The house was open, the door unlocked. In a small stucco house on Olympic Boulevard, not far from the Avenue of the Stars in West LA on Christmas Eve, holiday goers in the 1950s could always count on a cup of cheer. Tradition dictated the little home would be lit up and welcoming for passersby on these dark nights, my grandmother keeping a gleaming crystal bowl full of homemade eggnog for those who dropped in, and merry they were, given the generous inclusion of bourbon and rum poured into her frothy concoction. It’s no small wonder that house was always full on Christmas Eve.
Her guests included friends, neighbors, politicians, and celebrities. The Hollywood area was a community then. In my mind’s eye, I see my grandmother well. She’s glammed out in a belted, form fitting dress, heeled pumps elevating her 4’11” frame. The rhinestone clusters in each ear are highlighted by her stylish, short haircut, and she radiates celebration as she welcomes her guests in, a drink in one hand, a cigarette in the other, her lipsticked smile a degree above sophistication.
I’ve carried on the tradition, with some notable differences. When my grandmother passed away in 1998, I was given her beautiful punchbowl. It is among my most prized possessions. Each year on Christmas Eve, I lovingly take it down from the cupboard, place it on my kitchen counter, and lay its cups out to surround it. I then take out her eggnog recipe, written on an old recipe card, and while my kids giggle with delight, I separate a dozen yolks from their whites. My grandmother’s instructions call to whip the ingredients apart from one another and in stages, and while it is some effort, what with all the other food chaos going on in the vicinity on such nights, not the least of which is the plate of cookies that must be readied for Santa, the result is well worth it.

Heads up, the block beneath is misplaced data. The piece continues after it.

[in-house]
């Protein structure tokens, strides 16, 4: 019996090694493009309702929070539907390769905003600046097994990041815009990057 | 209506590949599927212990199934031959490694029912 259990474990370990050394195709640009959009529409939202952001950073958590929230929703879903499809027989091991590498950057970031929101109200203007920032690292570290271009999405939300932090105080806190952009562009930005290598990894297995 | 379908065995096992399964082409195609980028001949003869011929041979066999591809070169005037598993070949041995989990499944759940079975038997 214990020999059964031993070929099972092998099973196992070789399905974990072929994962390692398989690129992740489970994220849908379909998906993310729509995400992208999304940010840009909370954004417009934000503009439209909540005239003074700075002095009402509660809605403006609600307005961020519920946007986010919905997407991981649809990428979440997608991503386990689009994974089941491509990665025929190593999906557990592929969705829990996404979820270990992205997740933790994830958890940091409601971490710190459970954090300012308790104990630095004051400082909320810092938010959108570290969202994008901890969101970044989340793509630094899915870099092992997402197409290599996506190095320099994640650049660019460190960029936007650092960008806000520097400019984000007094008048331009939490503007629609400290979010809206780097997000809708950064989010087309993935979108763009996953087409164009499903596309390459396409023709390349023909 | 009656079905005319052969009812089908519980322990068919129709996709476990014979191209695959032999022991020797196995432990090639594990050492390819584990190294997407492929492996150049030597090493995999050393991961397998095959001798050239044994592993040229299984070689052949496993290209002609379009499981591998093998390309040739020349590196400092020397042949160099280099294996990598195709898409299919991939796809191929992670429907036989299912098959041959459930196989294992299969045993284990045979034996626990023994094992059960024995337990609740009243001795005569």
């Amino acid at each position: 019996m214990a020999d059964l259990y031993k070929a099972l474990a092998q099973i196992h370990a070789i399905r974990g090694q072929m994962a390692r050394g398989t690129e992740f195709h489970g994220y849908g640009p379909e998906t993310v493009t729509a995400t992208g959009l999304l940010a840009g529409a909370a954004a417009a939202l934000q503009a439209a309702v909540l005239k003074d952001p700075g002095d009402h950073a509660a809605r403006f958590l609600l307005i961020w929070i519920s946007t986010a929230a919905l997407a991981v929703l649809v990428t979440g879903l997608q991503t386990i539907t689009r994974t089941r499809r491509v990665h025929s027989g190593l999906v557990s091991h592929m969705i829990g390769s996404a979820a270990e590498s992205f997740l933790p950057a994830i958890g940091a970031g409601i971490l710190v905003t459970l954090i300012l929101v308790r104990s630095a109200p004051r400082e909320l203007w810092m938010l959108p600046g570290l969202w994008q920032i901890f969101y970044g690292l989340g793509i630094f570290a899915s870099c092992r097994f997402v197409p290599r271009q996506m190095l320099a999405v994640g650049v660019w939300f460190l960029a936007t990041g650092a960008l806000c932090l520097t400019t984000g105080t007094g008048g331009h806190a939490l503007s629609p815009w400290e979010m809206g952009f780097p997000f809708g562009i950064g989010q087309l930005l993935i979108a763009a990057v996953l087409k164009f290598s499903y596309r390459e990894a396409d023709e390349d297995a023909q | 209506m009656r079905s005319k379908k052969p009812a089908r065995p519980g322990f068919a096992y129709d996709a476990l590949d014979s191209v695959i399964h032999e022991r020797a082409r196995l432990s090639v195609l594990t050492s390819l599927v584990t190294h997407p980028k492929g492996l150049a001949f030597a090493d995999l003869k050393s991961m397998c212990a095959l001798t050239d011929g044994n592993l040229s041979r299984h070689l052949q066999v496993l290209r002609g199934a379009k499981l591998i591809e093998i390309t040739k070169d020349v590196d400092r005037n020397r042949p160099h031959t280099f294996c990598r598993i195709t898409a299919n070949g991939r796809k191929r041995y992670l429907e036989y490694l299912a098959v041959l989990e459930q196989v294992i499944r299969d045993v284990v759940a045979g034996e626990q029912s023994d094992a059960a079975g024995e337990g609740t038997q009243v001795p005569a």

There is no finer, more frothy eggnog than the one I make using my grandmother’s centuries old recipe.
Even without the booze. Not that I’d mind, but I’ve rarely added it. Even when we were still living in San Diego and the kids were younger. Christmas Eve is every parent’s biggest night of the year, and with eight kids, and now, five grandkids, I have always had much to ready, much to be tired for.
Adding a little zip to my nog was out of the question.
Okay, so if ever there was a year for spiking the eggnog, 2020 is it. But that isn’t the reason I’m thinking tonight might be the one to change things up. Tradition is changing.
That isn’t always such a bad thing.
Like like everyone else, we are missing being with family members this pandemic year. We are grieving the loss of so many Christmas activities, performances, and celebrations, and lamenting the disappearance of so very many customs. But that’s not all of it. Personal adjustments will be significant here this year. For the first time in thirty one years, I will not be getting ready for Santa’s arrival here. For the first time in three decades, I will not be getting the plate with cookies artistically placed, the glass of milk filled. There will be no carrots set out on the porch for the reindeer and no children to get into new Christmas pajamas. No bedtime book reading, no sugarplum dreaming to encourage.
Our children and grandchildren are growing up. Our oldest grandson is ten years younger than our youngest child. So, when our daughter Kelsea began having children, they joined us to stay overnight for Santa’s arrival here. Our tradition included attending church together and then a lasagna dinner, and eggnog, of course, the filling of stockings after the children were in bed.
This year, however, all our grandchildren will spend Christmas Eve in their own homes. Although it will be different, and we will miss Kelsea and her family here on Christmas Eve, it’s time they enjoy the ability to do the night in their own home. Kelsea has siblings that are married or about to be too, with other people in their lives now—other families to spend Christmas with too. And for the first time, this evening will be rather quiet here as we share it with others. It will be an evening spent at church together again, but when we return home, there will be no commotion, no harried agenda, no rush to get the kids to bed and the presents under the tree. The good news is that my husband, a couple of our girls, and I will be able to sit down and have dinner and maybe even watch a Christmas movie in a silent night.
And to have some eggnog with a splash of rum.
And most of all, to thank our God for coming to earth as a frail human in order to demonstrate his love for us. As I hold my cup tonight, I will be reflecting upon the very many things I have to be grateful for.
Even the changes.
In change, we are often able to best stop down a moment, take a breath, and consider a small portion of our blessings.